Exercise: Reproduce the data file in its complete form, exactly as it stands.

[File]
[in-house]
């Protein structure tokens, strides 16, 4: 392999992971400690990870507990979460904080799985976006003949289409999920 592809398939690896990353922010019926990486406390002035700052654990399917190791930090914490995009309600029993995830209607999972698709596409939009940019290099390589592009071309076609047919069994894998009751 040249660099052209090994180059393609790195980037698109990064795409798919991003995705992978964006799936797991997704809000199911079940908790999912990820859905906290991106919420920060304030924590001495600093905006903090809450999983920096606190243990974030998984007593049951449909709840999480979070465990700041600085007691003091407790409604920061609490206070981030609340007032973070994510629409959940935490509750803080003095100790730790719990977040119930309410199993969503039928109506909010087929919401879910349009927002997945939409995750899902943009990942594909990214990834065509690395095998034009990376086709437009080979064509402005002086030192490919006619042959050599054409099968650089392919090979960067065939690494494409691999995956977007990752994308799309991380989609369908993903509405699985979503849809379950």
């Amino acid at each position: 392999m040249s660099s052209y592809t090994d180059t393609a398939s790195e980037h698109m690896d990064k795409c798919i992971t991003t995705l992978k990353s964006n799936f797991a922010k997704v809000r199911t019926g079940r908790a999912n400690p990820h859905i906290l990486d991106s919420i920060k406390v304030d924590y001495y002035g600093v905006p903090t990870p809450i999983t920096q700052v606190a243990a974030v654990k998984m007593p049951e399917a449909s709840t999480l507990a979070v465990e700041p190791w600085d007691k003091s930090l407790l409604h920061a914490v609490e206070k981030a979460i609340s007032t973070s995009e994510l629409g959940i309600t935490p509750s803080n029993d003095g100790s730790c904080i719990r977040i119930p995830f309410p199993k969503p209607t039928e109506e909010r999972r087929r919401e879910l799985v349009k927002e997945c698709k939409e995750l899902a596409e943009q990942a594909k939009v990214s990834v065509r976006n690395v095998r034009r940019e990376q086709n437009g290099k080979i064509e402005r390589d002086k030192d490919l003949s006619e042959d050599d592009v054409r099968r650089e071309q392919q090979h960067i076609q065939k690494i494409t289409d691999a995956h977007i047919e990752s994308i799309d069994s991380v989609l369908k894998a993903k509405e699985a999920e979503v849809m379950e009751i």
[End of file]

[in-house]
């Protein structure tokens, strides 16, 4: 392999992971400690990870507990979460904080799985976006003949289409999920 592809398939690896990353922010019926990486406390002035700052654990399917190791930090914490995009309600029993995830209607999972698709596409939009940019290099390589592009071309076609047919069994894998009751 040249660099052209090994180059393609790195980037698109990064795409798919991003995705992978964006799936797991997704809000199911079940908790999912990820859905906290991106919420920060304030924590001495600093905006903090809450999983920096606190243990974030998984007593049951449909709840999480979070465990700041600085007691003091407790409604920061609490206070981030609340007032973070994510629409959940935490509750803080003095100790730790719990977040119930309410199993969503039928109506909010087929919401879910349009927002997945939409995750899902943009990942594909990214990834065509690395095998034009990376086709437009080979064509402005002086030192490919006619042959050599054409099968650089392919090979960067065939690494494409691999995956977007990752994308799309991380989609369908993903509405699985979503849809379950």
């Amino acid at each position: 392999m040249s660099s052209y592809t090994d180059t393609a398939s790195e980037h698109m690896d990064k795409c798919i992971t991003t995705l992978k990353s964006n799936f797991a922010k997704v809000r199911t019926g079940r908790a999912n400690p990820h859905i906290l990486d991106s919420i920060k406390v304030d924590y001495y002035g600093v905006p903090t990870p809450i999983t920096q700052v606190a243990a974030v654990k998984m007593p049951e399917a449909s709840t999480l507990a979070v465990e700041p190791w600085d007691k003091s930090l407790l409604h920061a914490v609490e206070k981030a979460i609340s007032t973070s995009e994510l629409g959940i309600t935490p509750s803080n029993d003095g100790s730790c904080i719990r977040i119930p995830f309410p199993k969503p209607t039928e109506e909010r999972r087929r919401e879910l799985v349009k927002e997945c698709k939409e995750l899902a596409e943009q990942a594909k939009v990214s990834v065509r976006n690395v095998r034009r940019e990376q086709n437009g290099k080979i064509e402005r390589d002086k030192d490919l003949s006619e042959d050599d592009v054409r099968r650089e071309q392919q090979h960067i076609q065939k690494i494409t289409d691999a995956h977007i047919e990752s994308i799309d069994s991380v989609l369908k894998a993903k509405e699985a999920e979503v849809m379950e009751i």